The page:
Updated October 2022 by Jerry Hoffmann
Carb-To-EFI Conversion: How to modify a carbureted fuel tank for EFI use
So you’re converting a factory carb’d car or truck over to EFI and you’re figuring out what to do about the fuel tank to prepare it for EFI use. In many cases, there are aftermarket fuel tank options that are designed for EFI from the start, you could simply buy one of these fitted with an in-tank pump, and check this item off your list! I other cases there may not be such an off-the-shelf solution available, or the budget may lead you to improvise, so you may have to figure out a solution yourself, either to build your own EFI tank from scratch, or to convert/modify your existing fuel tank for EFI usage. This appendix/article discusses the latter– how to modify a stock fuel tank originally intended for use with a carburetor, over to be used with a return style EFI fuel system.
First off in this article, we’ll look at how to physically modify your fuel tank. That’s where most of our time will be spent here. Then, after that, at the bottom of this page– we’re share a little cheat code with you that will work for some of you, particularly if you have a rubber section in your fuel tank’s fill neck that long enough for this little cheat.
First up– how to modify your factory fuel tank to add a return line
It’s not complicated and just requires tools you surely already have. A drill, a wrench or two, a screwdriver. That’s about it. And the parts you’ll need you can find at any decent hardware store.
Here’s a pictorial ‘how to’ of the process we used on one car we converted to EFI some number of years ago. It was a budget project done in a very DIY manner. And it has served us well on this car. This car, a Chevy Nova with SBC 350, was not aiming to make gobs of power. But to make a little more power, with better fuel mileage and excellent manners and drivability. The stock fuel line was plenty big enough for the power goals in this case, but there was no provision for a return line. We added one.
The fuel pickup/sending unit lid had plenty of room in our case. We didn’t even have to be too concerned with the size of the fitting we were using being particularly small. If it were too small, some careful cleanup of this assembly to remove all traces of gasoline could have made it safe to weld a return line tube or barbed fitting onto. We opted to use a DIY bolt-in method.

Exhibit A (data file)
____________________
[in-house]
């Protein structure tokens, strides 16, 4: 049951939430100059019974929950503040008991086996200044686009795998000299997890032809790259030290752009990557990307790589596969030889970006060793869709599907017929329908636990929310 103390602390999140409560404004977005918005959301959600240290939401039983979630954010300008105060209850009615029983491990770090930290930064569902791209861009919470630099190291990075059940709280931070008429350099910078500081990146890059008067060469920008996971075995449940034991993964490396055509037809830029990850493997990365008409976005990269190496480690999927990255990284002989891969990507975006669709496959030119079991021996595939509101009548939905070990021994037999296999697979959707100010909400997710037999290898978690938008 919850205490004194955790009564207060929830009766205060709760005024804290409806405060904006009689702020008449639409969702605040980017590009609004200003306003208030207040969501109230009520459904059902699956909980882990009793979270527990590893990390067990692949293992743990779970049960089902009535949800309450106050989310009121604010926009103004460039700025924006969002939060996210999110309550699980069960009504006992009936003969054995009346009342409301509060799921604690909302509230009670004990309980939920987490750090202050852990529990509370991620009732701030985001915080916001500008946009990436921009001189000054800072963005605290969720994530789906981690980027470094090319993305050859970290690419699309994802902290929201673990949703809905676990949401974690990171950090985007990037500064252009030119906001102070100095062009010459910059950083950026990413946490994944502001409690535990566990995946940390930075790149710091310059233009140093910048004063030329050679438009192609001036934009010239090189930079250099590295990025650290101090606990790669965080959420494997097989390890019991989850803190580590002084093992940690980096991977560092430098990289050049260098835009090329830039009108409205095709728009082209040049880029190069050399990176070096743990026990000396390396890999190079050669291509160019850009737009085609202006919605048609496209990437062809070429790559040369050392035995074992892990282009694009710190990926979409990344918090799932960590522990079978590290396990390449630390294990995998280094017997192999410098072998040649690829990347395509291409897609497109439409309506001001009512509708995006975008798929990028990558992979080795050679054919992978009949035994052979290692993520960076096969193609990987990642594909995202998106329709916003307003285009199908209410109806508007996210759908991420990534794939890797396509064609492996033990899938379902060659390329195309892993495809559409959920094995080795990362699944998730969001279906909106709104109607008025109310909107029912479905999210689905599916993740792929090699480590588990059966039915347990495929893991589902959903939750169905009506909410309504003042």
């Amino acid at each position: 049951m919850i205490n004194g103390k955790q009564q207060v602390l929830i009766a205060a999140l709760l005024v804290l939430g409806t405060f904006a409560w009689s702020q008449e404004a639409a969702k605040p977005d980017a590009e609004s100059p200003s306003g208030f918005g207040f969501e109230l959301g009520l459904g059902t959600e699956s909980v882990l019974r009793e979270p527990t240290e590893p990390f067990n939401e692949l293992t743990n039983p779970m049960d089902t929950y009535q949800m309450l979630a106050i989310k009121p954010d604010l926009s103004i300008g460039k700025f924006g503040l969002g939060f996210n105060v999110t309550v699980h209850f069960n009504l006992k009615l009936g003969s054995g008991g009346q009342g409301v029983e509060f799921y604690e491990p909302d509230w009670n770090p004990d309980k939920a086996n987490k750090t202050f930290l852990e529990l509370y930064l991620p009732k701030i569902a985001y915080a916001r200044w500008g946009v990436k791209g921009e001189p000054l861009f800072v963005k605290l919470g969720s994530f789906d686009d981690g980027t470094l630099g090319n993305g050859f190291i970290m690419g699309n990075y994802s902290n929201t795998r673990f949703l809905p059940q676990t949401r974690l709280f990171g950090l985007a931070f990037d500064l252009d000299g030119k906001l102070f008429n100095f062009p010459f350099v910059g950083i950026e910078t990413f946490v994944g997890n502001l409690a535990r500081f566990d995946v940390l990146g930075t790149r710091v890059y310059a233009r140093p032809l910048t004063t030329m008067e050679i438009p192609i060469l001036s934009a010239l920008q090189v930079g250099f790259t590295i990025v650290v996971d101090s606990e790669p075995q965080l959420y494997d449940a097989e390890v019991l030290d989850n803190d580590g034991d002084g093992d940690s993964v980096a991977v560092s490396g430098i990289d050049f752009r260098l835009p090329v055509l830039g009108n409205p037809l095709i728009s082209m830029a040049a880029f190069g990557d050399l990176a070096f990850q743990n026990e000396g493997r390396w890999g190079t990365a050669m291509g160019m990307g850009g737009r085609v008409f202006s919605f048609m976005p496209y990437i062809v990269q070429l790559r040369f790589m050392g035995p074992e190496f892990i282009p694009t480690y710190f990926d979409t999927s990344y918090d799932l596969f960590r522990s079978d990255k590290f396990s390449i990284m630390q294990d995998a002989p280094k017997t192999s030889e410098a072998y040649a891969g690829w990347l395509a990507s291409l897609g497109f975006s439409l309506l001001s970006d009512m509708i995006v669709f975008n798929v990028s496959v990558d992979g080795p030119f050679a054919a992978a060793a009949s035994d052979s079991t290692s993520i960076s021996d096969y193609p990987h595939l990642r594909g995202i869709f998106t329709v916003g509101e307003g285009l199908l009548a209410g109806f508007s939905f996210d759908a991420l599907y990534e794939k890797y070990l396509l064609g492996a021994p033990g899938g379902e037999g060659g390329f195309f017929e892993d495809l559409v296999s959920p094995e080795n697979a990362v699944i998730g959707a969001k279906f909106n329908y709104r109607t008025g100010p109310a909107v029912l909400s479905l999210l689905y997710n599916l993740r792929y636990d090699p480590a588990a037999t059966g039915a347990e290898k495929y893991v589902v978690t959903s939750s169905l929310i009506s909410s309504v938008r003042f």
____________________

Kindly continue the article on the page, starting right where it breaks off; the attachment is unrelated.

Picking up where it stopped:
Essentially we just drilled a hole in the cap, and bolted in a bulkhead-style 90degree fitting with a barbed connection we could use with rubber, or steel braided rubber, fuel line for the return. Sized appropriately for the line we would be using on the return.
And well, they say a picture can say a thousand words. There’s 10 of em. That ought to be enough I think to give you the idea. It’s a simple project most anyone can do, but feel free to hit us up if you have questions!
Now for the cheat code…. the fuel tank filler neck return line option
And now, a picture (or two) that are worth another thousand words or so. If the goal of the return line is to get the fuel back into your tank, as simply as possible. Might there be another way?
Do you have a section of rubber tubing in your fuel tank’s filler neck? Is there room to replace a short section of that with a aluminum or steel section that has a return line fitting build right into it? Or, does your factory filler neck have a removable metal section you could remove, clean, and weld a return line into?
Pretty simple– as the fuel filler neck goes from the fill opening, to the tank– a return line placed in the middle does the job nicely! And it’s EASY!
Cheat code activated. This is a super easy option for adding a return line to your factory carb’d car’s fuel system!
Warning that should probably go without saying– You’re working around gasoline here. DON’T BE STUPID!!! Don’t be welding, or grinding around gasoline or gasoline fumes or you go boom!
That should go for pretty much everything you read on this site though, so…. I digress….
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